In response to the numerous tragedies that have recently occurred across Ontario, VHS would like to speak up about mental illness which is a subject that directly or indirectly affects every student worldwide. At VHS, we hear many stories from our students about their mental health concerns. Some of these experiences have been from

  • Students who have anxiety to the point that they cannot be in a classroom setting
  • Students who battle with all levels of depression
  • Students who struggle with eating disorders
  • Students who have attempted suicide
  • Students who are seeking support through treatment centers

VHS wants to speak out to support all individuals battling mental illness to let them know that they are not alone, that help is available, and that there is hope. We published a blog post in May in response to a challenge to #GetLoud for Mental Health. If you haven’t seen the video of all of us dancing yet, check it out– it was a great opportunity for staff to take a few minutes to have fun for a very important cause and to bring a smile to a few other faces, too.

But we want and need to do more to raise awareness about mental health. So, we asked our staff and students to share stories about mental illness so that we can show students that they are not alone. By reading these stories, we hope our students will learn more about mental illness: that is, how common it is, and that it’s important to seek help. The response was phenomenal. First, let’s talk a bit more about what exactly mental illness is.

What is mental illness and what causes it?mental-health-1420801_960_720

Mental illness is often hard to understand for individuals who are not directly affected by it because such difficulties cannot be easily seen. This results in  mental illness being stigmatized, and this causes many people to hide their illness and avoid seeking help when they need it. So, today and every day, let’s continue talking about mental illness and work toward ending the stigma surrounding it. After all, mental health is just as important as physical health and overall well-being are. Examples of common mental illnesses include:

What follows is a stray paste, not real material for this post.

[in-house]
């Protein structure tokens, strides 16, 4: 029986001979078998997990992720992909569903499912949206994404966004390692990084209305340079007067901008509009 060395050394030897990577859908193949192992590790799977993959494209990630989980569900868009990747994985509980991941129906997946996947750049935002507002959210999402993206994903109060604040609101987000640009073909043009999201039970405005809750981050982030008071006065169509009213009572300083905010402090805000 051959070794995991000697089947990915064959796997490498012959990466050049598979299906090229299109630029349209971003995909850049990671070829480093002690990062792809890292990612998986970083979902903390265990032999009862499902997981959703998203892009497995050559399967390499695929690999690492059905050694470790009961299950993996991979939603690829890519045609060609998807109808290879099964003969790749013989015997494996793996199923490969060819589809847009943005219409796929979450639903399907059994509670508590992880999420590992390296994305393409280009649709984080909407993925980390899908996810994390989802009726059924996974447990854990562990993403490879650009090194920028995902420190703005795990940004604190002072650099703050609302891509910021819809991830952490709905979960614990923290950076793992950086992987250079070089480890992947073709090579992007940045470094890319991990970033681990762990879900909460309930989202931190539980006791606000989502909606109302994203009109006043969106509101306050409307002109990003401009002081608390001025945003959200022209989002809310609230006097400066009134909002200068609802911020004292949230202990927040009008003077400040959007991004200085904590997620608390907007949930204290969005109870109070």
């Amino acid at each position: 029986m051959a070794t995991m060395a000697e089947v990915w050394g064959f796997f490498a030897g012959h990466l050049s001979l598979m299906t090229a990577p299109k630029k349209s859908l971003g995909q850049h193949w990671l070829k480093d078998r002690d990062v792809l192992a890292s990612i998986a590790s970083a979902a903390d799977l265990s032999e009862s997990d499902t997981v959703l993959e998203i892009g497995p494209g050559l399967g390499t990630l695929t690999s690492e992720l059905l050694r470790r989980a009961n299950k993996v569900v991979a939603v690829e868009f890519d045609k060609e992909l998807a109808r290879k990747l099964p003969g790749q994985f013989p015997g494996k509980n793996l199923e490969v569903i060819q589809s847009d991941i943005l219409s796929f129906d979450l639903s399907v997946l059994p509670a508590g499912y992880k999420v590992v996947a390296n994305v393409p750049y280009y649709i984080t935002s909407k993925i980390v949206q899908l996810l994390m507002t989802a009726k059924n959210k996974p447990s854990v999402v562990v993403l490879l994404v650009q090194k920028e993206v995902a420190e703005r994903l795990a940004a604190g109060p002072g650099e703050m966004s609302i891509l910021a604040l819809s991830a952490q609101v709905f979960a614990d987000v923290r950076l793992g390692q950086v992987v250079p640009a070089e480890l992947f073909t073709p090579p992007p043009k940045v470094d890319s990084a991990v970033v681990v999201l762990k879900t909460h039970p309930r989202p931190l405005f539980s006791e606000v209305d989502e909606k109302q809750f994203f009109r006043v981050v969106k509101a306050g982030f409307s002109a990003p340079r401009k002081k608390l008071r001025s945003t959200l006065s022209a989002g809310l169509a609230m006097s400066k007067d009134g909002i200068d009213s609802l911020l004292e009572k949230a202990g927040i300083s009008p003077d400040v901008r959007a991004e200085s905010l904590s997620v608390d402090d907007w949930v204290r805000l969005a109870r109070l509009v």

• Anxiety Disorders (for example: Generalized, Obsessive-Compulsive Disorders, and Post-Traumatic Stress Disorder)
  • Mood Disorders (for example: Depression and Bipolar Disorder.)
  • Schizophrenia/Psychotic Disorders (for example: Delusions and Hallucinations)
  • Eating Disorders (for example: Anorexia and Bulimia)

As is the case with other illnesses, some people are affected while others are not. Believe it or not, heart disease was thought to have little biological basis 100 years ago. Doctors had to observe a patient’s physical appearance and listen to that person’s subjective concerns. Thomas R. Insel, MD, director of the National Institute of Mental Health, believes that mental illness is today where cardiology was 100 years ago (Weir). And look at cardiology today – doctors have many tools to help diagnose patients and provide them with the treatments they need.

The American Psychological Association explains that the treatment of mental illness cannot be one-size-fits-all (Weir). Currently, mental illnesses such as depression or anxiety cannot be diagnosed through a scan in the way that an illness like schizophrenia can be. Mental illnesses like anxiety and depression are caused by genetics, biology, and environmental factors. Epigenetics research has shown that certain genes can be expressed or not expressed, depending on environmental inputs (events in one’s life). For more information on the theories surrounding mental illness, visit www.apa.org.
Reference: Weir, Kirsten. “The Roots of Mental Illness: How Much of Mental Illness Can the Biology of the Brain Explain?” Science Watch 43.6 (2012): n. pag. Web.

  • 1 in 5 Canadians will personally experience mental illness in their lifetime.
  • Only 20% of Canadian youth who need mental health services receive them.
  • Studies have shown that once depression is recognized, help can produce positive outcomes for 80% of the people who are affected.
  • More facts
Our Stories

As mentioned, we gathered stories from VHS staff and students on their experiences surrounding mental illness. The response we received was phenomenal – people want to talk about mental health. Over the next several weeks, we are going to share these stories through our blog. Expand the boxes below to read the first 3 stories we received.

As of 3 years ago my mom was diagnosed with being bipolar and schizoaffective.